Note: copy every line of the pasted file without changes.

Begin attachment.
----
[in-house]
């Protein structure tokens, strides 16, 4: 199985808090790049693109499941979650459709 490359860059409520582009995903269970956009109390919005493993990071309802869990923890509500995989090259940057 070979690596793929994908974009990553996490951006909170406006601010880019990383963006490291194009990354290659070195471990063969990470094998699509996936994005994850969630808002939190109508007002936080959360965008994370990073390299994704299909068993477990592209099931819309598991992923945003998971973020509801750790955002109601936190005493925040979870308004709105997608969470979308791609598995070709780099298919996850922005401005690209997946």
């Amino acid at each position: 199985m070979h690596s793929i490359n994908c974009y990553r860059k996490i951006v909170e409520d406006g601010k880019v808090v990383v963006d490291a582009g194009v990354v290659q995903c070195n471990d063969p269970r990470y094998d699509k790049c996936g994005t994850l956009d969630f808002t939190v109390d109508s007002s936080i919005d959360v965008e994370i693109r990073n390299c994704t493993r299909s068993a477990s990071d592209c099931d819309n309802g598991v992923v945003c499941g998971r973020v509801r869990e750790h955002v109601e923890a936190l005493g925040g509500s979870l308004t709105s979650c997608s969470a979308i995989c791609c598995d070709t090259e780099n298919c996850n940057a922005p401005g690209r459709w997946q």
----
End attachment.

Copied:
[in-house]
């Protein structure tokens, strides 16, 4: 199985808090790049693109499941979650459709 490359860059409520582009995903269970956009109390919005493993990071309802869990923890509500995989090259940057 070979690596793929994908974009990553996490951006909170406006601010880019990383963006490291194009990354290659070195471990063969990470094998699509996936994005994850969630808002939190109508007002936080959360965008994370990073390299994704299909068993477990592209099931819309598991992923945003998971973020509801750790955002109601936190005493925040979870308004709105997608969470979308791609598995070709780099298919996850922005401005690209997946």
């Amino acid at each position: 199985m070979h690596s793929i490359n994908c974009y990553r860059k996490i951006v909170e409520d406006g601010k880019v808090v990383v963006d490291a582009g194009v990354v290659q995903c070195n471990d063969p269970r990470y094998d699509k790049c996936g994005t994850l956009d969630f808002t939190v109390d109508s007002s936080i919005d959360v965008e994370i693109r990073n390299c994704t493993r299909s068993a477990s990071d592209c099931d819309n309802g598991v992923v945003c499941g998971r973020v509801r869990e750790h955002v109601e923890a936190l005493g925040g509500s979870l308004t709105s979650c997608s969470a979308i995989c791609c598995d070709t090259e780099n298919c996850n940057a922005p401005g690209r459709w997946q």